Lift­ing lock­down: it's com­plex

Grocott's Mail - - Covid-19 -

Epi­demi­ol­o­gist Tom Moul­trie talks to Steven Lang about lock­down reg­u­la­tions and sta­tis­tics.

Pro­fes­sor of De­mog­ra­phy at the Univer­sity of Cape Town, Tom Moul­trie, be­lieves it is not ir­ra­tional to re­lax lock­down reg­u­la­tions just as the coun­try ex­pe­ri­ences a sharp in­crease in the num­ber of Covid-19 in­fec­tions and deaths.

He ex­plains that the main pur­pose of the lock­down was to buy time for the coun­try and not to re­strict the spread of the virus. There was never any re­al­is­tic prospect of sti­fling the pan­demic in South Africa as has been done in some small is­land states; how­ever, it al­lowed the na­tional and pro­vin­cial de­part­ments of health to set in place mech­a­nisms, pro­cure equip­ment and to ready them­selves for what is go­ing to come next.

Moul­trie ar­gues that the gov­ern­ment has done its best to limit the neg­a­tive con­se­quences of the pan­demic. The ini­tial im­ple­men­ta­tion of the lock­down was largely suc­cess­ful.

“The tra­jec­tory of the curve has been shifted, but that’s the point – de­lay the ef­fects of the out­break, rather than hugely at­ten­u­at­ing it,” Moul­trie said.

The rate of in­fec­tion has un­folded in dif­fer­ent ways in our nine prov­inces just it has var­ied in other coun­tries. The West­ern Cape was the first prov­ince where the virus spread rapidly, but now it ap­pears that the East­ern Cape and Gaut­eng are on sim­i­lar cour­ses.

There is still a lot of un­cer­tainty about whether the West­ern Cape is go­ing to peak any­time soon or what the na­ture of the peak is go­ing to be.

One ar­gu­ment sug­gests that in­stead of it be­com­ing a peak it will grow and then plateau out so that it be­comes quasi en­demic for some time.

Moul­trie said we bought time at a huge cost to the econ­omy, not­ing that the un­em­ploy­ment fig­ures re­leased this week are the high­est ever. How­ever, if we had al­lowed the pan­demic to run its course, our econ­omy could have been in a far worse sit­u­a­tion than we are now.

Cur­rent epi­demi­o­log­i­cal mod­els pre­dict that 42 000 peo­ple will die of Coro­n­avirus in South

Africa, and since the cur­rent num­ber of deaths is just over 2 200, it means that the worst is still to come. This fig­ure is from a model based on over­seas ex­pe­ri­ences where 700 peo­ple per mil­lion die. It should be men­tioned that in some states in Amer­ica, the death rate has al­ready ex­ceeded this fig­ure.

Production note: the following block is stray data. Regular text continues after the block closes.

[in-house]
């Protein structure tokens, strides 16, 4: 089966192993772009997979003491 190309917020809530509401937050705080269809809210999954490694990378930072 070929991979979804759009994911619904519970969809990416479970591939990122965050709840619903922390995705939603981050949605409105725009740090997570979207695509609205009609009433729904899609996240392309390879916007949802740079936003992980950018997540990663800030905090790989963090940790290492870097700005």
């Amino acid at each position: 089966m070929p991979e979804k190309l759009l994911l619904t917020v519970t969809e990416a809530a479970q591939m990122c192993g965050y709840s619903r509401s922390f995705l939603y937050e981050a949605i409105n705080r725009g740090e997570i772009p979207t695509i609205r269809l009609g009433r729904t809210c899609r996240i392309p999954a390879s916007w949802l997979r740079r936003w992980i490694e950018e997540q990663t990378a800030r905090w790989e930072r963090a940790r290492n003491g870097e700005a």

Com­ment­ing on the ac­cu­racy and use­ful­ness of data on the pan­demic pub­lished by gov­ern­ment, Moul­trie said the fig­ures be­ing re­leased to the public only re­flect cases that have been re­ported on a par­tic­u­lar day. In some cases, peo­ple could have died sev­eral days pre­vi­ously but the death was only re­ported in the past 24 hours.

When peo­ple die in med­i­cal fa­cil­i­ties they are re­ported to the pro­vin­cial au­thor­i­ties, but in many cases peo­ple suc­cumb to the virus at home with­out ever hav­ing been prop­erly di­ag­nosed as a vic­tim of Covid-19.

Other fac­tors, such as last

week’s public hol­i­day can also af­fect the “lumpi­ness to the data”. Over­all, though, the sta­tis­tics rep­re­sent a rea­son­ably ac­cu­rate pic­ture of the sit­u­a­tion.

The sta­tis­tics are a func­tion of the test­ing strat­egy em­ployed. Health­care pro­fes­sion­als want test­ing to be car­ried out in such a way as to find those in­fected as soon as pos­si­ble – hence the screen­ing process widely used in the coun­try. The sooner in­fected pa­tients are iden­ti­fied, the sooner they can be treated.

Epi­demi­ol­o­gists, on the other hand, look to em­ploy a strat­egy that would be sta­tis­ti­cally rep­re­sen­ta­tive of the en­tire pop­u­la­tion to en­sure the ac­cu­racy of their mod­els. Moul­trie em­pha­sised how dif­fi­cult it is to build ac­cu­rate mod­els, “The story here is one of com­plex­ity. That we are deal­ing with a ma­jor health emer­gency, and a health emer­gency left unchecked would any­way have cre­ated an eco­nomic emer­gency.”

He stressed the words of Pres­i­dent Cyril Ramaphosa who said that “This is now in our hands. It’s up to us.” We should be vig­i­lant in avoid­ing in­fec­tions.

The re­lax­ation of reg­u­la­tions does not mean that you have to do what­ever is al­lowed. Moul­trie ad­vises be­ing pru­dent as you choose where to go and what to do.

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